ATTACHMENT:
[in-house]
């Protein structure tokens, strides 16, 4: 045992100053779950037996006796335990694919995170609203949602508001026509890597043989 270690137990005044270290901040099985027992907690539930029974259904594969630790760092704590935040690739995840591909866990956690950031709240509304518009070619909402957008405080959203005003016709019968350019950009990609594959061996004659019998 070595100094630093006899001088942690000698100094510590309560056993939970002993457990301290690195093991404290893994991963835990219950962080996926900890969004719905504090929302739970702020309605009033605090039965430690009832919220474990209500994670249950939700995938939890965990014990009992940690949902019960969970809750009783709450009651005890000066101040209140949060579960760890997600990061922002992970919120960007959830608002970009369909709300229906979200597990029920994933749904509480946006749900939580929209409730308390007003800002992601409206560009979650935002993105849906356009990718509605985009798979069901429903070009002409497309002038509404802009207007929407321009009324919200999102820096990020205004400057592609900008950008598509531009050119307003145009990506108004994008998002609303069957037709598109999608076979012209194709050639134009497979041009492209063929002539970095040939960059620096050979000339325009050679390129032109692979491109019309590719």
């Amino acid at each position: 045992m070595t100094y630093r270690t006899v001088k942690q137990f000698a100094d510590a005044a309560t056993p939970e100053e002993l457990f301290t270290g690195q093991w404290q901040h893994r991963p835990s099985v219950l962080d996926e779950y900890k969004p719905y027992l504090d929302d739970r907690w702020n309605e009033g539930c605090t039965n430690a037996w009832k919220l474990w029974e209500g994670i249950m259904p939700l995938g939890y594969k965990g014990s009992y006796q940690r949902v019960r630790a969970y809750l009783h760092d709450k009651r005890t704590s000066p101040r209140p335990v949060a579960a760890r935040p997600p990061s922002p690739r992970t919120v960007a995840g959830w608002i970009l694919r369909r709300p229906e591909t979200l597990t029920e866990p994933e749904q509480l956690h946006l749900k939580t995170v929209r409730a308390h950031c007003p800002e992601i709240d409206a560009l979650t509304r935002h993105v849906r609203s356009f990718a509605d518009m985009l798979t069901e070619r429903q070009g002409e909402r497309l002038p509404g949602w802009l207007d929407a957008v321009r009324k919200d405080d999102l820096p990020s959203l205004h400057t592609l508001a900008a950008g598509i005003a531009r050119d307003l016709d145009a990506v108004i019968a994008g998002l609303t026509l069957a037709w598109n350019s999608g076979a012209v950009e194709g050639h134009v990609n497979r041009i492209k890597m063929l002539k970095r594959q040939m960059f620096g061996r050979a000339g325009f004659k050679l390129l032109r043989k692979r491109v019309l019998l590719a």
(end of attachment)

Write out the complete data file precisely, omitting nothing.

[in-house]
């Protein structure tokens, strides 16, 4: 045992100053779950037996006796335990694919995170609203949602508001026509890597043989 270690137990005044270290901040099985027992907690539930029974259904594969630790760092704590935040690739995840591909866990956690950031709240509304518009070619909402957008405080959203005003016709019968350019950009990609594959061996004659019998 070595100094630093006899001088942690000698100094510590309560056993939970002993457990301290690195093991404290893994991963835990219950962080996926900890969004719905504090929302739970702020309605009033605090039965430690009832919220474990209500994670249950939700995938939890965990014990009992940690949902019960969970809750009783709450009651005890000066101040209140949060579960760890997600990061922002992970919120960007959830608002970009369909709300229906979200597990029920994933749904509480946006749900939580929209409730308390007003800002992601409206560009979650935002993105849906356009990718509605985009798979069901429903070009002409497309002038509404802009207007929407321009009324919200999102820096990020205004400057592609900008950008598509531009050119307003145009990506108004994008998002609303069957037709598109999608076979012209194709050639134009497979041009492209063929002539970095040939960059620096050979000339325009050679390129032109692979491109019309590719």
């Amino acid at each position: 045992m070595t100094y630093r270690t006899v001088k942690q137990f000698a100094d510590a005044a309560t056993p939970e100053e002993l457990f301290t270290g690195q093991w404290q901040h893994r991963p835990s099985v219950l962080d996926e779950y900890k969004p719905y027992l504090d929302d739970r907690w702020n309605e009033g539930c605090t039965n430690a037996w009832k919220l474990w029974e209500g994670i249950m259904p939700l995938g939890y594969k965990g014990s009992y006796q940690r949902v019960r630790a969970y809750l009783h760092d709450k009651r005890t704590s000066p101040r209140p335990v949060a579960a760890r935040p997600p990061s922002p690739r992970t919120v960007a995840g959830w608002i970009l694919r369909r709300p229906e591909t979200l597990t029920e866990p994933e749904q509480l956690h946006l749900k939580t995170v929209r409730a308390h950031c007003p800002e992601i709240d409206a560009l979650t509304r935002h993105v849906r609203s356009f990718a509605d518009m985009l798979t069901e070619r429903q070009g002409e909402r497309l002038p509404g949602w802009l207007d929407a957008v321009r009324k919200d405080d999102l820096p990020s959203l205004h400057t592609l508001a900008a950008g598509i005003a531009r050119d307003l016709d145009a990506v108004i019968a994008g998002l609303t026509l069957a037709w598109n350019s999608g076979a012209v950009e194709g050639h134009v990609n497979r041009i492209k890597m063929l002539k970095r594959q040939m960059f620096g061996r050979a000339g325009f004659k050679l390129l032109r043989k692979r491109v019309l019998l590719a």